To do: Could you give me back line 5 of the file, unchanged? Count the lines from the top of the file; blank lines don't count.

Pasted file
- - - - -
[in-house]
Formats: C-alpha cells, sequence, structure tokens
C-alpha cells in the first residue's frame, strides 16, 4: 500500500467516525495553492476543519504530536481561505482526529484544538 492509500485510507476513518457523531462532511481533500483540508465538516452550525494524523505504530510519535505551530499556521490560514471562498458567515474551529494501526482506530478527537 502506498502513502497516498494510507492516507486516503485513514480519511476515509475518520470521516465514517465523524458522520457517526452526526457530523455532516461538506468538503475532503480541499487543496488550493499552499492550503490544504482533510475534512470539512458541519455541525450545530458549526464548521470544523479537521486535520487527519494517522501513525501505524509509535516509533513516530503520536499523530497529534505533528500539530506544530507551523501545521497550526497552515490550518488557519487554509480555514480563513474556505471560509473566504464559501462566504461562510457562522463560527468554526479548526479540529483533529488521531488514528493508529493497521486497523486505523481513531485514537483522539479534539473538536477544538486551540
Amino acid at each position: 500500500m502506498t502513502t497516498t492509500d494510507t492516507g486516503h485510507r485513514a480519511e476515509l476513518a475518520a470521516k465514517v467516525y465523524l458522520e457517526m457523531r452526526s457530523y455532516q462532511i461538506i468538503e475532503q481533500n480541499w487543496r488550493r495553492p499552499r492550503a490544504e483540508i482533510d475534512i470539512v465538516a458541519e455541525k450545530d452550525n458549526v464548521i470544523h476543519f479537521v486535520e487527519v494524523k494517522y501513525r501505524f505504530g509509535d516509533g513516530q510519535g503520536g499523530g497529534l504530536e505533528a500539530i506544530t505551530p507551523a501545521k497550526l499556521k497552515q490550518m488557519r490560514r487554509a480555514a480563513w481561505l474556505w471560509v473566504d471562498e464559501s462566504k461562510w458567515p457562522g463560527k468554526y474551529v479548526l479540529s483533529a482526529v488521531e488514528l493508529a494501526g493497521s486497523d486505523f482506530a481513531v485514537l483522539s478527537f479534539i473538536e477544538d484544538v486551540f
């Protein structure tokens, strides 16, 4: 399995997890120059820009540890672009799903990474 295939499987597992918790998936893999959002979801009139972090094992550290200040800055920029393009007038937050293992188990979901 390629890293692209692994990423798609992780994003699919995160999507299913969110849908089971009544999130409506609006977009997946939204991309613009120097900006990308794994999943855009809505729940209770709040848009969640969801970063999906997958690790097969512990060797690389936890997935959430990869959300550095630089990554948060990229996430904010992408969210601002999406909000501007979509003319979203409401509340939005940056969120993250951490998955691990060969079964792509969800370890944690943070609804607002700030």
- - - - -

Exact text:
């Protein structure tokens, strides 16, 4: 399995997890120059820009540890672009799903990474 295939499987597992918790998936893999959002979801009139972090094992550290200040800055920029393009007038937050293992188990979901 390629890293692209692994990423798609992780994003699919995160999507299913969110849908089971009544999130409506609006977009997946939204991309613009120097900006990308794994999943855009809505729940209770709040848009969640969801970063999906997958690790097969512990060797690389936890997935959430990869959300550095630089990554948060990229996430904010992408969210601002999406909000501007979509003319979203409401509340939005940056969120993250951490998955691990060969079964792509969800370890944690943070609804607002700030």